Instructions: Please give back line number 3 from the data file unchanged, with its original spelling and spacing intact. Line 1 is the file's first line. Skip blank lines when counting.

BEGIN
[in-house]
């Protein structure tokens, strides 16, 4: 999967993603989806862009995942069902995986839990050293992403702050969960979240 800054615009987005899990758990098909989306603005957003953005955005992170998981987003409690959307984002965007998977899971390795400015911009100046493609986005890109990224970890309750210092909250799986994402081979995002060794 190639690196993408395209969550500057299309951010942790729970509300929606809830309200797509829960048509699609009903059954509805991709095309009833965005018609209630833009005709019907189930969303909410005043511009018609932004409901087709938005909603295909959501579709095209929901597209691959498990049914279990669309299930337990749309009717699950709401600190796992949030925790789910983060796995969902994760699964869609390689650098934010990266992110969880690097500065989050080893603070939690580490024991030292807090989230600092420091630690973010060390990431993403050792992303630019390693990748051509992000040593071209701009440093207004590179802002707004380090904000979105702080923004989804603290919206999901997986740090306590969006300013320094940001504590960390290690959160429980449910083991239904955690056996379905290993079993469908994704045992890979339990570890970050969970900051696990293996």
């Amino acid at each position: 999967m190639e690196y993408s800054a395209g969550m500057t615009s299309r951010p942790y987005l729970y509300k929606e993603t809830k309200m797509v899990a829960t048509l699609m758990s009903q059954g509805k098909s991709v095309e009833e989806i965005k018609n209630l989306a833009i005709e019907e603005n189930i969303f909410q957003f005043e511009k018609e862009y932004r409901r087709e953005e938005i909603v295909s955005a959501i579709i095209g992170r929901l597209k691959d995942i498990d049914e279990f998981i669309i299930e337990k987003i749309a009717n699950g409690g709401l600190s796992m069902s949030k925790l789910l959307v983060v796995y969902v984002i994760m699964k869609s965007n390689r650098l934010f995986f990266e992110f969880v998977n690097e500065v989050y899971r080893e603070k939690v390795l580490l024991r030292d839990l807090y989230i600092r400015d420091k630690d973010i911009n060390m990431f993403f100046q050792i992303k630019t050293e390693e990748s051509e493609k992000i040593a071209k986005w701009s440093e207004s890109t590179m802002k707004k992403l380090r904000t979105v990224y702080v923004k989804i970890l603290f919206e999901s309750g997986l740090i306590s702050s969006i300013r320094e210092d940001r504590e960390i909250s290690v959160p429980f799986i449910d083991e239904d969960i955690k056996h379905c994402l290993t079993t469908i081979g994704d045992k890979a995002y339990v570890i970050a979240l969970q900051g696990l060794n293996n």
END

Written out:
């Amino acid at each position: 999967m190639e690196y993408s800054a395209g969550m500057t615009s299309r951010p942790y987005l729970y509300k929606e993603t809830k309200m797509v899990a829960t048509l699609m758990s009903q059954g509805k098909s991709v095309e009833e989806i965005k018609n209630l989306a833009i005709e019907e603005n189930i969303f909410q957003f005043e511009k018609e862009y932004r409901r087709e953005e938005i909603v295909s955005a959501i579709i095209g992170r929901l597209k691959d995942i498990d049914e279990f998981i669309i299930e337990k987003i749309a009717n699950g409690g709401l600190s796992m069902s949030k925790l789910l959307v983060v796995y969902v984002i994760m699964k869609s965007n390689r650098l934010f995986f990266e992110f969880v998977n690097e500065v989050y899971r080893e603070k939690v390795l580490l024991r030292d839990l807090y989230i600092r400015d420091k630690d973010i911009n060390m990431f993403f100046q050792i992303k630019t050293e390693e990748s051509e493609k992000i040593a071209k986005w701009s440093e207004s890109t590179m802002k707004k992403l380090r904000t979105v990224y702080v923004k989804i970890l603290f919206e999901s309750g997986l740090i306590s702050s969006i300013r320094e210092d940001r504590e960390i909250s290690v959160p429980f799986i449910d083991e239904d969960i955690k056996h379905c994402l290993t079993t469908i081979g994704d045992k890979a995002y339990v570890i970050a979240l969970q900051g696990l060794n293996n």